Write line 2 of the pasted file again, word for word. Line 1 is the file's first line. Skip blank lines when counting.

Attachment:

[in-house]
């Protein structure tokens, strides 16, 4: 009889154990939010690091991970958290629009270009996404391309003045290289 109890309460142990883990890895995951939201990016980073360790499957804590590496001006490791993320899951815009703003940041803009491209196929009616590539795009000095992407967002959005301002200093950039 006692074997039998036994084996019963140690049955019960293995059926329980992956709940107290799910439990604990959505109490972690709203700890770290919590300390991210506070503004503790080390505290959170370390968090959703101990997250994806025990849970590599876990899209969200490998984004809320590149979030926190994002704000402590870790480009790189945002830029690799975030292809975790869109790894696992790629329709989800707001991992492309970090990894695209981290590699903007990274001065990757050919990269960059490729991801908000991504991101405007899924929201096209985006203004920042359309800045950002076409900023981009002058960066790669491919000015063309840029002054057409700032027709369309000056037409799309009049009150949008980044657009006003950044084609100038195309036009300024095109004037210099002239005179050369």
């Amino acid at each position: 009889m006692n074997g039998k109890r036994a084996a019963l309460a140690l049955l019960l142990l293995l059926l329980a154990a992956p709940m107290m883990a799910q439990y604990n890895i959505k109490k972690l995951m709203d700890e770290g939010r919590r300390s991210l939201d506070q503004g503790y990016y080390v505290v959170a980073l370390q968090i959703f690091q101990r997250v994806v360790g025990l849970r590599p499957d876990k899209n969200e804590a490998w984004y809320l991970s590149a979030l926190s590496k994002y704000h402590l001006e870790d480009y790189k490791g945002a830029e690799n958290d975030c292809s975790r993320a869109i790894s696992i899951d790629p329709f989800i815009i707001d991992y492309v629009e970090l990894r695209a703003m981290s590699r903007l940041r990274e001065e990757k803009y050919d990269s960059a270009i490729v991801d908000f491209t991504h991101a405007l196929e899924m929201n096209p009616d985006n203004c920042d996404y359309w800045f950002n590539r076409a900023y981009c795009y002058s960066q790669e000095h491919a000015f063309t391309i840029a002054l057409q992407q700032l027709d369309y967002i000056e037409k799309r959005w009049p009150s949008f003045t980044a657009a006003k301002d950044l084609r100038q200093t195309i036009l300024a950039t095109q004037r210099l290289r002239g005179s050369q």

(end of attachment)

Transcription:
């Protein structure tokens, strides 16, 4: 009889154990939010690091991970958290629009270009996404391309003045290289 109890309460142990883990890895995951939201990016980073360790499957804590590496001006490791993320899951815009703003940041803009491209196929009616590539795009000095992407967002959005301002200093950039 006692074997039998036994084996019963140690049955019960293995059926329980992956709940107290799910439990604990959505109490972690709203700890770290919590300390991210506070503004503790080390505290959170370390968090959703101990997250994806025990849970590599876990899209969200490998984004809320590149979030926190994002704000402590870790480009790189945002830029690799975030292809975790869109790894696992790629329709989800707001991992492309970090990894695209981290590699903007990274001065990757050919990269960059490729991801908000991504991101405007899924929201096209985006203004920042359309800045950002076409900023981009002058960066790669491919000015063309840029002054057409700032027709369309000056037409799309009049009150949008980044657009006003950044084609100038195309036009300024095109004037210099002239005179050369």